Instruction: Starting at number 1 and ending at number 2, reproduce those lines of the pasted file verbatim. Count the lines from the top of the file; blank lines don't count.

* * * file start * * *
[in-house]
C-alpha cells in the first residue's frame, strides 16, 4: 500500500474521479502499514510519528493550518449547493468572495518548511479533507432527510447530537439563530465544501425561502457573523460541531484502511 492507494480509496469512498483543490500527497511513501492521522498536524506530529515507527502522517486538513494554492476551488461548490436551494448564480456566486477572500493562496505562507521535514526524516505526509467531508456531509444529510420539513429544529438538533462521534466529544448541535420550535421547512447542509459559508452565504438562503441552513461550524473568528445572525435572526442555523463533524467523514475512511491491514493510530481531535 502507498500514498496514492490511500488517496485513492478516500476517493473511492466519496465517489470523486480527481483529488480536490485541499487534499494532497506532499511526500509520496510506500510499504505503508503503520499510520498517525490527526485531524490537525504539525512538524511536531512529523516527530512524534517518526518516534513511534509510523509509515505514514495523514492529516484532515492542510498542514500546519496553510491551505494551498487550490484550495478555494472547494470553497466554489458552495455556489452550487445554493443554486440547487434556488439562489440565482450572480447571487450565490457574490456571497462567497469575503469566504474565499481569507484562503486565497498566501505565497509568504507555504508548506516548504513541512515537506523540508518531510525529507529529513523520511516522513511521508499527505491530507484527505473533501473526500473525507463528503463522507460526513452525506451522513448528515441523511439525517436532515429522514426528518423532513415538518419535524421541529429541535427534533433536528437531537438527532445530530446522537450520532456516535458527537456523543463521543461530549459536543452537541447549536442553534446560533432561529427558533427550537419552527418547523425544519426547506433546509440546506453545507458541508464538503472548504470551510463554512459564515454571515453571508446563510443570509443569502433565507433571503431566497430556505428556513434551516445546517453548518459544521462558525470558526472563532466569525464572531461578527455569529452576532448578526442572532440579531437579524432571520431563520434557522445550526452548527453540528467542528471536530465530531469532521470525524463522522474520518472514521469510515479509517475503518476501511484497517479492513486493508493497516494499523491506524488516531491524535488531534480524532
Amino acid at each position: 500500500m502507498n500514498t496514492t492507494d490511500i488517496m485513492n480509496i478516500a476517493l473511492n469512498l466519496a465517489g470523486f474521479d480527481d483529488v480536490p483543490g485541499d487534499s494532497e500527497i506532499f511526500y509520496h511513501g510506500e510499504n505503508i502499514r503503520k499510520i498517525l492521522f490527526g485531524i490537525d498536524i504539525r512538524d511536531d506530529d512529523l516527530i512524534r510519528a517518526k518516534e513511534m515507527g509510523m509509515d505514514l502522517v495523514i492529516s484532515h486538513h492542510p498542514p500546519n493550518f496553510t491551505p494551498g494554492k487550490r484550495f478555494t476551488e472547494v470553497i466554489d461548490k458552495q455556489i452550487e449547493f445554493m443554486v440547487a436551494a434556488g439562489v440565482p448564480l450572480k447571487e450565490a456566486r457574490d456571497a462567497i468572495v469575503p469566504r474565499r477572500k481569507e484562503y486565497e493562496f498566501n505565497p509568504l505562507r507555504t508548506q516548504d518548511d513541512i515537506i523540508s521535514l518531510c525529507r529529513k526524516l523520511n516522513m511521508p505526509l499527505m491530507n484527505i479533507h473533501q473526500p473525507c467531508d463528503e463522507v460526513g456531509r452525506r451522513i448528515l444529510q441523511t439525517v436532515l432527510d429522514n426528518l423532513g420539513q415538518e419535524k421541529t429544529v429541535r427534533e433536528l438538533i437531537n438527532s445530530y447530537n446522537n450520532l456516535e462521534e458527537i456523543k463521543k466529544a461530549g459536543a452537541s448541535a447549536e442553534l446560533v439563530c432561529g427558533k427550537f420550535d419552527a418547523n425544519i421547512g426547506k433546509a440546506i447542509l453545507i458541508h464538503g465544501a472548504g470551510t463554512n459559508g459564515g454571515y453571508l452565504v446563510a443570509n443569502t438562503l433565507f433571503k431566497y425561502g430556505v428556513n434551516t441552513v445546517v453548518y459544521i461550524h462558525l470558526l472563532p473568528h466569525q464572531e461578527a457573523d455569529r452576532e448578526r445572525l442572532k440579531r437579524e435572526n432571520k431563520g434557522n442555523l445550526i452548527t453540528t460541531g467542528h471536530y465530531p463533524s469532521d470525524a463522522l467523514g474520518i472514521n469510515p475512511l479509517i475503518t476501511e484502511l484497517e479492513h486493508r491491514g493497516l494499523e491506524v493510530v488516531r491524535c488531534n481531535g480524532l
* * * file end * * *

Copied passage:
[in-house]
C-alpha cells in the first residue's frame, strides 16, 4: 500500500474521479502499514510519528493550518449547493468572495518548511479533507432527510447530537439563530465544501425561502457573523460541531484502511 492507494480509496469512498483543490500527497511513501492521522498536524506530529515507527502522517486538513494554492476551488461548490436551494448564480456566486477572500493562496505562507521535514526524516505526509467531508456531509444529510420539513429544529438538533462521534466529544448541535420550535421547512447542509459559508452565504438562503441552513461550524473568528445572525435572526442555523463533524467523514475512511491491514493510530481531535 502507498500514498496514492490511500488517496485513492478516500476517493473511492466519496465517489470523486480527481483529488480536490485541499487534499494532497506532499511526500509520496510506500510499504505503508503503520499510520498517525490527526485531524490537525504539525512538524511536531512529523516527530512524534517518526518516534513511534509510523509509515505514514495523514492529516484532515492542510498542514500546519496553510491551505494551498487550490484550495478555494472547494470553497466554489458552495455556489452550487445554493443554486440547487434556488439562489440565482450572480447571487450565490457574490456571497462567497469575503469566504474565499481569507484562503486565497498566501505565497509568504507555504508548506516548504513541512515537506523540508518531510525529507529529513523520511516522513511521508499527505491530507484527505473533501473526500473525507463528503463522507460526513452525506451522513448528515441523511439525517436532515429522514426528518423532513415538518419535524421541529429541535427534533433536528437531537438527532445530530446522537450520532456516535458527537456523543463521543461530549459536543452537541447549536442553534446560533432561529427558533427550537419552527418547523425544519426547506433546509440546506453545507458541508464538503472548504470551510463554512459564515454571515453571508446563510443570509443569502433565507433571503431566497430556505428556513434551516445546517453548518459544521462558525470558526472563532466569525464572531461578527455569529452576532448578526442572532440579531437579524432571520431563520434557522445550526452548527453540528467542528471536530465530531469532521470525524463522522474520518472514521469510515479509517475503518476501511484497517479492513486493508493497516494499523491506524488516531491524535488531534480524532